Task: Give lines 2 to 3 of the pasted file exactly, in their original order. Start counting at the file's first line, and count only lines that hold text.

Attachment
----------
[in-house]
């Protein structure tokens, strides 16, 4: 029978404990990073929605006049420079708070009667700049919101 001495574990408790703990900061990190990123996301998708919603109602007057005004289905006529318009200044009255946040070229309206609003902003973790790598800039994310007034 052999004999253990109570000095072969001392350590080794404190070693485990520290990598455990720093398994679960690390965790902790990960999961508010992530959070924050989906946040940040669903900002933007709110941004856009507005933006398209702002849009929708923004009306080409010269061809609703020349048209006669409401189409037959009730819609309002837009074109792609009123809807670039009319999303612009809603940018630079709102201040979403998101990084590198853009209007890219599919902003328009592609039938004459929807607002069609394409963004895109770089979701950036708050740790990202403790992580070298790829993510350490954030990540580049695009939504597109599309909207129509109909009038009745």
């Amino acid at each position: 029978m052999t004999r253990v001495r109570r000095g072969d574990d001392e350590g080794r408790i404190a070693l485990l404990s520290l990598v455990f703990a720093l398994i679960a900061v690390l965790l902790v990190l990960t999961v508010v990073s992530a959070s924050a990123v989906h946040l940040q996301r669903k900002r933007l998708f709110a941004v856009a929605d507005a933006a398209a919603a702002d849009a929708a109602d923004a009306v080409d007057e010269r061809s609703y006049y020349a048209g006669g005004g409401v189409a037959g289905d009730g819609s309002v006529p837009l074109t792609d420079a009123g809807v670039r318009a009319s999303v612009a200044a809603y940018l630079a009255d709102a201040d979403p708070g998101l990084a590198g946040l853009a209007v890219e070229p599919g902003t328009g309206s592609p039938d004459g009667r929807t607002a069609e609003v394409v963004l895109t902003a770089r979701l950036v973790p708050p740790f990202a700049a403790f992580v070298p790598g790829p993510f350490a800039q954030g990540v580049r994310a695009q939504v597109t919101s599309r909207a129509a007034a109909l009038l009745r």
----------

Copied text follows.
């Protein structure tokens, strides 16, 4: 029978404990990073929605006049420079708070009667700049919101 001495574990408790703990900061990190990123996301998708919603109602007057005004289905006529318009200044009255946040070229309206609003902003973790790598800039994310007034 052999004999253990109570000095072969001392350590080794404190070693485990520290990598455990720093398994679960690390965790902790990960999961508010992530959070924050989906946040940040669903900002933007709110941004856009507005933006398209702002849009929708923004009306080409010269061809609703020349048209006669409401189409037959009730819609309002837009074109792609009123809807670039009319999303612009809603940018630079709102201040979403998101990084590198853009209007890219599919902003328009592609039938004459929807607002069609394409963004895109770089979701950036708050740790990202403790992580070298790829993510350490954030990540580049695009939504597109599309909207129509109909009038009745």
């Amino acid at each position: 029978m052999t004999r253990v001495r109570r000095g072969d574990d001392e350590g080794r408790i404190a070693l485990l404990s520290l990598v455990f703990a720093l398994i679960a900061v690390l965790l902790v990190l990960t999961v508010v990073s992530a959070s924050a990123v989906h946040l940040q996301r669903k900002r933007l998708f709110a941004v856009a929605d507005a933006a398209a919603a702002d849009a929708a109602d923004a009306v080409d007057e010269r061809s609703y006049y020349a048209g006669g005004g409401v189409a037959g289905d009730g819609s309002v006529p837009l074109t792609d420079a009123g809807v670039r318009a009319s999303v612009a200044a809603y940018l630079a009255d709102a201040d979403p708070g998101l990084a590198g946040l853009a209007v890219e070229p599919g902003t328009g309206s592609p039938d004459g009667r929807t607002a069609e609003v394409v963004l895109t902003a770089r979701l950036v973790p708050p740790f990202a700049a403790f992580v070298p790598g790829p993510f350490a800039q954030g990540v580049r994310a695009q939504v597109t919101s599309r909207a129509a007034a109909l009038l009745r």